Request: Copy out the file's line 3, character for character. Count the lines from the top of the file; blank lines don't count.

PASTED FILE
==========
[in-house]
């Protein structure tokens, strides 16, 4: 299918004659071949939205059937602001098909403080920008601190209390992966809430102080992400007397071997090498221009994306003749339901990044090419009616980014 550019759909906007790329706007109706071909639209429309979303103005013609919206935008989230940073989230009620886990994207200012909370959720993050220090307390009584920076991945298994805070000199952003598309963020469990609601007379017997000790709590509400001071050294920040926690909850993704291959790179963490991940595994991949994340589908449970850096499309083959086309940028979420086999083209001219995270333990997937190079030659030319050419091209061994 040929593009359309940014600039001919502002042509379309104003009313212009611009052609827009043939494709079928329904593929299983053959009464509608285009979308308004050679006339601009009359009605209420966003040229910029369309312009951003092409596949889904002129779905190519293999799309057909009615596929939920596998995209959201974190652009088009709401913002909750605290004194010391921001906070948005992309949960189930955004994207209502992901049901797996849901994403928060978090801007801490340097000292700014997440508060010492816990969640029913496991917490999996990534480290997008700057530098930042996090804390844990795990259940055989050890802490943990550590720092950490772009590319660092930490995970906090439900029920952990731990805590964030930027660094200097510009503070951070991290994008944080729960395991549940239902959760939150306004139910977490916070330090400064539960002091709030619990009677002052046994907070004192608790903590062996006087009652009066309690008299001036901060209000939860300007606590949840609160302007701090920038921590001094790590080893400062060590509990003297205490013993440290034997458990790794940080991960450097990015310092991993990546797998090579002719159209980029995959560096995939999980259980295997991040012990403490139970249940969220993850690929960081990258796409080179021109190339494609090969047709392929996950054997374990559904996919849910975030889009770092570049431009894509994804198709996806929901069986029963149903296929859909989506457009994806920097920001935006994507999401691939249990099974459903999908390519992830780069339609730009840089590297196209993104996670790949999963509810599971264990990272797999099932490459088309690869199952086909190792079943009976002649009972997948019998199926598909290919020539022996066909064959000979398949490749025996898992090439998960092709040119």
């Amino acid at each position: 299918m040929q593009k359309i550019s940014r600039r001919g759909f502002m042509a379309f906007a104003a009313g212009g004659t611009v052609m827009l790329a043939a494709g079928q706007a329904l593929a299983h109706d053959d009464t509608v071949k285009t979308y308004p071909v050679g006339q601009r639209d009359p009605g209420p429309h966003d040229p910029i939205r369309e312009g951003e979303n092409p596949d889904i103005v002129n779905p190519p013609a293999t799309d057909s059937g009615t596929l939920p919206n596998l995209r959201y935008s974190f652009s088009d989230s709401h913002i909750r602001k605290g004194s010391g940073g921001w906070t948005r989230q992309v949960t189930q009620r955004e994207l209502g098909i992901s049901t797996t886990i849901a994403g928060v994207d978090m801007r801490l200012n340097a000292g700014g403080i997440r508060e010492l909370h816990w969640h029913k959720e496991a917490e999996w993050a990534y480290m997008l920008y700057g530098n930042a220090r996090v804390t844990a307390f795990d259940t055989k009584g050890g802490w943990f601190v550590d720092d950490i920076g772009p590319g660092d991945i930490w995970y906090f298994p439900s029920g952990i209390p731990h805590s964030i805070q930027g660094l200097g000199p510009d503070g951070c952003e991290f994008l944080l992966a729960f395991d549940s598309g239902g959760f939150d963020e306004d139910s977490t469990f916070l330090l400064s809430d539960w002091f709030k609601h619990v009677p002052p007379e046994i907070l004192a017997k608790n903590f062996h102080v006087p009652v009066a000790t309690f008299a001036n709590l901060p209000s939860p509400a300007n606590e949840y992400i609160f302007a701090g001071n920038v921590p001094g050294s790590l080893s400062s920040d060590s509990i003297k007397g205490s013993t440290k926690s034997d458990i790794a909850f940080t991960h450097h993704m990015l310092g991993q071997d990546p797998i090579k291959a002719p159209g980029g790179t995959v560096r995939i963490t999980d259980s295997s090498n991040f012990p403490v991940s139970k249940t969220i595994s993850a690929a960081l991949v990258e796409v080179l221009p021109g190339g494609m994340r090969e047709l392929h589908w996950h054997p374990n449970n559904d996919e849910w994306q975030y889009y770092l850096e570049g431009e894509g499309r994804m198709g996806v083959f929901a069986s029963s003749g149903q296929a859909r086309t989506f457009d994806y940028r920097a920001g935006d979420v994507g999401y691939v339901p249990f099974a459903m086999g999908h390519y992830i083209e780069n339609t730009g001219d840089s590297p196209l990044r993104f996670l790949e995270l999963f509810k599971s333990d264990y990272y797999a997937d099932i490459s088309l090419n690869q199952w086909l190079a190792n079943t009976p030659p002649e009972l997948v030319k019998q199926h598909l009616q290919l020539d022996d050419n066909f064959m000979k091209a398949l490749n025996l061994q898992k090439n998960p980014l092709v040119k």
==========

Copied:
């Amino acid at each position: 299918m040929q593009k359309i550019s940014r600039r001919g759909f502002m042509a379309f906007a104003a009313g212009g004659t611009v052609m827009l790329a043939a494709g079928q706007a329904l593929a299983h109706d053959d009464t509608v071949k285009t979308y308004p071909v050679g006339q601009r639209d009359p009605g209420p429309h966003d040229p910029i939205r369309e312009g951003e979303n092409p596949d889904i103005v002129n779905p190519p013609a293999t799309d057909s059937g009615t596929l939920p919206n596998l995209r959201y935008s974190f652009s088009d989230s709401h913002i909750r602001k605290g004194s010391g940073g921001w906070t948005r989230q992309v949960t189930q009620r955004e994207l209502g098909i992901s049901t797996t886990i849901a994403g928060v994207d978090m801007r801490l200012n340097a000292g700014g403080i997440r508060e010492l909370h816990w969640h029913k959720e496991a917490e999996w993050a990534y480290m997008l920008y700057g530098n930042a220090r996090v804390t844990a307390f795990d259940t055989k009584g050890g802490w943990f601190v550590d720092d950490i920076g772009p590319g660092d991945i930490w995970y906090f298994p439900s029920g952990i209390p731990h805590s964030i805070q930027g660094l200097g000199p510009d503070g951070c952003e991290f994008l944080l992966a729960f395991d549940s598309g239902g959760f939150d963020e306004d139910s977490t469990f916070l330090l400064s809430d539960w002091f709030k609601h619990v009677p002052p007379e046994i907070l004192a017997k608790n903590f062996h102080v006087p009652v009066a000790t309690f008299a001036n709590l901060p209000s939860p509400a300007n606590e949840y992400i609160f302007a701090g001071n920038v921590p001094g050294s790590l080893s400062s920040d060590s509990i003297k007397g205490s013993t440290k926690s034997d458990i790794a909850f940080t991960h450097h993704m990015l310092g991993q071997d990546p797998i090579k291959a002719p159209g980029g790179t995959v560096r995939i963490t999980d259980s295997s090498n991040f012990p403490v991940s139970k249940t969220i595994s993850a690929a960081l991949v990258e796409v080179l221009p021109g190339g494609m994340r090969e047709l392929h589908w996950h054997p374990n449970n559904d996919e849910w994306q975030y889009y770092l850096e570049g431009e894509g499309r994804m198709g996806v083959f929901a069986s029963s003749g149903q296929a859909r086309t989506f457009d994806y940028r920097a920001g935006d979420v994507g999401y691939v339901p249990f099974a459903m086999g999908h390519y992830i083209e780069n339609t730009g001219d840089s590297p196209l990044r993104f996670l790949e995270l999963f509810k599971s333990d264990y990272y797999a997937d099932i490459s088309l090419n690869q199952w086909l190079a190792n079943t009976p030659p002649e009972l997948v030319k019998q199926h598909l009616q290919l020539d022996d050419n066909f064959m000979k091209a398949l490749n025996l061994q898992k090439n998960p980014l092709v040119k």